A child’s world is fresh and new and beautiful, full of wonder and excitement. It is our misfortune that for most of us that clear-eyed vision, that true instinct for what is beautiful, is dimmed and even lost before we reach adulthood. ~ Rachel Carson (Rachel Carson: Witness for Nature)
Those who dwell, as scientists or laymen, among the beauties and mysteries of the earth are never alone or weary of life. Whatever the vexations or concerns of their personal lives, their thoughts can find paths that lead to inner contentment and to renewed excitement in living. Those who contemplate the beauty of the earth find reserves of strength that will endure as long as life lasts. There is symbolic as well as actual beauty in the migration of birds, the ebb and flow of the tides, the folded bud ready for the spring. There is something infinitely healing in the repeated refrains of nature – the assurance that dawn comes after night, and spring after the winter. ~ Rachel Carson (The Sense of Wonder)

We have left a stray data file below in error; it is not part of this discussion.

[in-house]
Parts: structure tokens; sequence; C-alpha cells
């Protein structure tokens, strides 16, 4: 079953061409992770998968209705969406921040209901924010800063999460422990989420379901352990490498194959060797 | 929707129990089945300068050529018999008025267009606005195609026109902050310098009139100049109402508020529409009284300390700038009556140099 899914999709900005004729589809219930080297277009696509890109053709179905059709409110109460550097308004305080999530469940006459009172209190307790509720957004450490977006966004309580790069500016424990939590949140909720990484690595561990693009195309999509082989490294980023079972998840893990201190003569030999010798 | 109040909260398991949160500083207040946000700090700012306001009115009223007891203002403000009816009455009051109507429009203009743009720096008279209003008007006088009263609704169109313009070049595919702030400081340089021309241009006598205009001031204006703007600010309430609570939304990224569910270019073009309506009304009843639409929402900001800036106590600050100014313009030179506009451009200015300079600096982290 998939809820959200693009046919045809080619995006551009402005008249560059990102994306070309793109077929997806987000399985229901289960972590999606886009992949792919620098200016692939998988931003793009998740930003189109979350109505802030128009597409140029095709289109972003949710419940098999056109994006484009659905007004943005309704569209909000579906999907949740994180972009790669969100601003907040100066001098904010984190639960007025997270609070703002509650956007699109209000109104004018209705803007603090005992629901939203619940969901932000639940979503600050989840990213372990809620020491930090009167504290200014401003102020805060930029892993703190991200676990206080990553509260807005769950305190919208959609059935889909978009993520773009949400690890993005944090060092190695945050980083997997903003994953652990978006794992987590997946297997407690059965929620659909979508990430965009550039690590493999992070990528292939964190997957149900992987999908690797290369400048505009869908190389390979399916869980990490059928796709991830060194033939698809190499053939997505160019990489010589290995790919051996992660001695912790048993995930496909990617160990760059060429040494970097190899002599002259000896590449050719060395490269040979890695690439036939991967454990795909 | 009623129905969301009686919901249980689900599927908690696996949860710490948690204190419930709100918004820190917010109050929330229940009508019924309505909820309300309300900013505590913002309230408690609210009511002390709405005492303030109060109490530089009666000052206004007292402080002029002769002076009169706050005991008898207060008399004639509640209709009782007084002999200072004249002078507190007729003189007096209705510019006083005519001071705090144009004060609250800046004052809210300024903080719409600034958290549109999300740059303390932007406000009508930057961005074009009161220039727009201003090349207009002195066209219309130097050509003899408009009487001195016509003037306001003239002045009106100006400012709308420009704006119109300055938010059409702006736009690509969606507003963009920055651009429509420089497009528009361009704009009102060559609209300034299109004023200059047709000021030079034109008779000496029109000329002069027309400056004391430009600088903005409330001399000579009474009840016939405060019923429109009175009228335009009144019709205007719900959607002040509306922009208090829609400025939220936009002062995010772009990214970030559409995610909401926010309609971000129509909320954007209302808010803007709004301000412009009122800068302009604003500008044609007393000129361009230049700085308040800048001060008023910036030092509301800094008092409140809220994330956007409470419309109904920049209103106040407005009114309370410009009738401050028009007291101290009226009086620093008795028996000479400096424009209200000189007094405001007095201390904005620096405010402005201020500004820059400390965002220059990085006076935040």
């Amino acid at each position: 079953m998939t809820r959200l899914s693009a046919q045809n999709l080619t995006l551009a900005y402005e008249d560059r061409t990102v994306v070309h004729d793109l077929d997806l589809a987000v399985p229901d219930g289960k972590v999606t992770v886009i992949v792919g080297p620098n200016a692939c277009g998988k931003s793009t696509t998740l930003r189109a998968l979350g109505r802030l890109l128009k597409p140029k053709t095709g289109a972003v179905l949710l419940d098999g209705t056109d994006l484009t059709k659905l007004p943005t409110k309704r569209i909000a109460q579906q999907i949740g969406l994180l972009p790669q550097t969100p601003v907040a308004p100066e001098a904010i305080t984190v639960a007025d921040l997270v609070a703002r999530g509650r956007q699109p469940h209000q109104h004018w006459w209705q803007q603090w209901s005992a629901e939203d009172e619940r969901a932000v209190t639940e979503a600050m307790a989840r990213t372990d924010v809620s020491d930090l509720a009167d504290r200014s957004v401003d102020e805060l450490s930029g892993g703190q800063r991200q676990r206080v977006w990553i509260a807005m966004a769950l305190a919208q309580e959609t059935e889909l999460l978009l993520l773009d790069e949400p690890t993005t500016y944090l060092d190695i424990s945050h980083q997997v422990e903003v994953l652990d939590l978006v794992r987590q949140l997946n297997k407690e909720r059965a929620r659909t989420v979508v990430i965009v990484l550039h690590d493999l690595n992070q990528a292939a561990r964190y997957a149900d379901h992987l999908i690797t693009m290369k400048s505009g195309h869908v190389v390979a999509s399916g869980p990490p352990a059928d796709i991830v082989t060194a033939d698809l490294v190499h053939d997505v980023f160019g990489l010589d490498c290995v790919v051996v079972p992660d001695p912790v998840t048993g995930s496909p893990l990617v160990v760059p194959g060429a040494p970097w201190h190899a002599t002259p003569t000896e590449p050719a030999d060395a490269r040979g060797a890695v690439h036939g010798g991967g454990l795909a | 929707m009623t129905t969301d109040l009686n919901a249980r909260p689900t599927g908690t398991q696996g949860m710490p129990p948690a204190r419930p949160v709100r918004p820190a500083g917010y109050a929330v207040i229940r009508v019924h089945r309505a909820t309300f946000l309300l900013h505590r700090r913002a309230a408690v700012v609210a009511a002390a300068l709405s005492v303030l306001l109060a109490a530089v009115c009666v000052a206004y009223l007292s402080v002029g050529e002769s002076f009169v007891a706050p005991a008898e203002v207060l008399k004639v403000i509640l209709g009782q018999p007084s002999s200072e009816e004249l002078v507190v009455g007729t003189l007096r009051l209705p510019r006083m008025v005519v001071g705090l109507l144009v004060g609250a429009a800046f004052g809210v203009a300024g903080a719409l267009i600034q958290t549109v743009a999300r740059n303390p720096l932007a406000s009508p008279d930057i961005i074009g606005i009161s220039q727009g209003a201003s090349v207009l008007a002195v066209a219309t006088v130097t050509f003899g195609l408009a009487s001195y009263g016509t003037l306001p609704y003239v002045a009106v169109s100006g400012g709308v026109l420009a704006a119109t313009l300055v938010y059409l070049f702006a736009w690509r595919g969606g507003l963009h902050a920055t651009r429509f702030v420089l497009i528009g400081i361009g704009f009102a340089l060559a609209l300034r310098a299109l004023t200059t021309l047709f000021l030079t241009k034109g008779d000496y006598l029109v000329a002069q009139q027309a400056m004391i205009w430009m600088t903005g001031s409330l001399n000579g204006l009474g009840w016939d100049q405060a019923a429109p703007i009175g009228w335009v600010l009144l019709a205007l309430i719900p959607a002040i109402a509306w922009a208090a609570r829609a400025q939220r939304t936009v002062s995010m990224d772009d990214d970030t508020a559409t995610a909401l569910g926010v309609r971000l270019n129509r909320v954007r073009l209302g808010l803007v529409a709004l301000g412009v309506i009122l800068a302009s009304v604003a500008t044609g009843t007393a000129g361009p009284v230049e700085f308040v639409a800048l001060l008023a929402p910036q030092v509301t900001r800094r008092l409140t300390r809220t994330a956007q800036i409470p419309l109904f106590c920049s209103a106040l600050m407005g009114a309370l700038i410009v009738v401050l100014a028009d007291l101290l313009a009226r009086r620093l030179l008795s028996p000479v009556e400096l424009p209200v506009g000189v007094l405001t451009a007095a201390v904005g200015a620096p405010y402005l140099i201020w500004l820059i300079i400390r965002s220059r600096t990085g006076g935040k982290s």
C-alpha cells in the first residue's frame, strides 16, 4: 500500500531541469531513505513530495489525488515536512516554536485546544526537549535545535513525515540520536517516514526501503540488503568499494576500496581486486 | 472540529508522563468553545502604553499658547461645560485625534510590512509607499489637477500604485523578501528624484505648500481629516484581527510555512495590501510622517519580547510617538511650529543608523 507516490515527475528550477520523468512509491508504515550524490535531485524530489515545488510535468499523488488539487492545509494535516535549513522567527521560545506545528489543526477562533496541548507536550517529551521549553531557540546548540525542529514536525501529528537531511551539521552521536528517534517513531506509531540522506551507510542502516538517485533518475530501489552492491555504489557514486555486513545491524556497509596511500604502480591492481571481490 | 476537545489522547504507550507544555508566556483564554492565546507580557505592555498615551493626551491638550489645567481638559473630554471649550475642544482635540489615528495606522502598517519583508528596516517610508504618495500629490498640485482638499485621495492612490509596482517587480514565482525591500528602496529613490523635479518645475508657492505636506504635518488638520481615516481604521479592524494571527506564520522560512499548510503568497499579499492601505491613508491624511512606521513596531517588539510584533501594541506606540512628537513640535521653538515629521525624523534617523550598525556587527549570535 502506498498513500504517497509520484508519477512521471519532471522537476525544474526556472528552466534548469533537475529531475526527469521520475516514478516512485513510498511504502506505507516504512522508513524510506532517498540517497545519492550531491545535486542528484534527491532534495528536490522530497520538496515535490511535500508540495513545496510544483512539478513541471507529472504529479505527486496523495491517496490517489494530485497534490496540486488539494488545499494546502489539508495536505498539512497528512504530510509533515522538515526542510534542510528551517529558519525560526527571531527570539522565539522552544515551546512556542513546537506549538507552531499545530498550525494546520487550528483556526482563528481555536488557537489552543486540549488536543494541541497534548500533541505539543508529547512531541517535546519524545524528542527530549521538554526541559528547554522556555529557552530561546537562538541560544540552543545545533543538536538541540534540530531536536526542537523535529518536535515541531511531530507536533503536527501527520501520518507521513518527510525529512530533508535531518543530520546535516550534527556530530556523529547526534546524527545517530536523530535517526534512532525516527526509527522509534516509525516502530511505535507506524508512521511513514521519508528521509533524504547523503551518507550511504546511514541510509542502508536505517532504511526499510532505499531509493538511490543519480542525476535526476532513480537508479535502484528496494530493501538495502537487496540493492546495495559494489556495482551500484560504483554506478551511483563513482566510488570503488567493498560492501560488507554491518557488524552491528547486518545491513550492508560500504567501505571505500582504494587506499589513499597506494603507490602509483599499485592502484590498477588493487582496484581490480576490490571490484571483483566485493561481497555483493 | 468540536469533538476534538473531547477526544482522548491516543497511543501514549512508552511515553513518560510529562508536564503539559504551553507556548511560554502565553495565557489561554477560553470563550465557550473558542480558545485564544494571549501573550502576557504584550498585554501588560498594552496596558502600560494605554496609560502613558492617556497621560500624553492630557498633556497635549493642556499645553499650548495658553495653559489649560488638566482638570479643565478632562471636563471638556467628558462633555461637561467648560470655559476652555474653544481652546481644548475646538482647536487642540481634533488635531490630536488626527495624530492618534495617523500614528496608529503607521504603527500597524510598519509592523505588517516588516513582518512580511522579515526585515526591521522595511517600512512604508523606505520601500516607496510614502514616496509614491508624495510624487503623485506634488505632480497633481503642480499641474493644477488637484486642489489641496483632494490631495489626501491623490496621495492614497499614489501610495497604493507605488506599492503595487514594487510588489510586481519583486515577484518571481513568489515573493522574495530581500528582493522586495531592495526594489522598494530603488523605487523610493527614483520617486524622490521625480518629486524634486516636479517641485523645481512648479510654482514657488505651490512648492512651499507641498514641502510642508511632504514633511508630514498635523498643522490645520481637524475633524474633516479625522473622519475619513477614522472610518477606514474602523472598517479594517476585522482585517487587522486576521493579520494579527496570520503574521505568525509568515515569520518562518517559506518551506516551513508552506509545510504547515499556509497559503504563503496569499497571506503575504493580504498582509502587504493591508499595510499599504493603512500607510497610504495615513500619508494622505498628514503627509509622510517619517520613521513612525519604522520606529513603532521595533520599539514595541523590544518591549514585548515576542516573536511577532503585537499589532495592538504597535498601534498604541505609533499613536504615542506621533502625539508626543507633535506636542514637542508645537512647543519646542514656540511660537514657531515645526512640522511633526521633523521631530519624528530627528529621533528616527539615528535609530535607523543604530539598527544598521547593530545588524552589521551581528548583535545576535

Native to New England, swamp rose mallow grows along the salt pond near our beach and blooms from July to September. It is tall, reaching 4 to 7 feet high, and the lovely pink five-petal flowers are 4 to 7 inches wide. This sorrowful summer, when I’m in town, we go down to the beach nearly every day, sometimes twice a day. Enjoying the sight of these cheerful flowers en route helps me find those reserves of strength and healing Rachel Carson wrote about.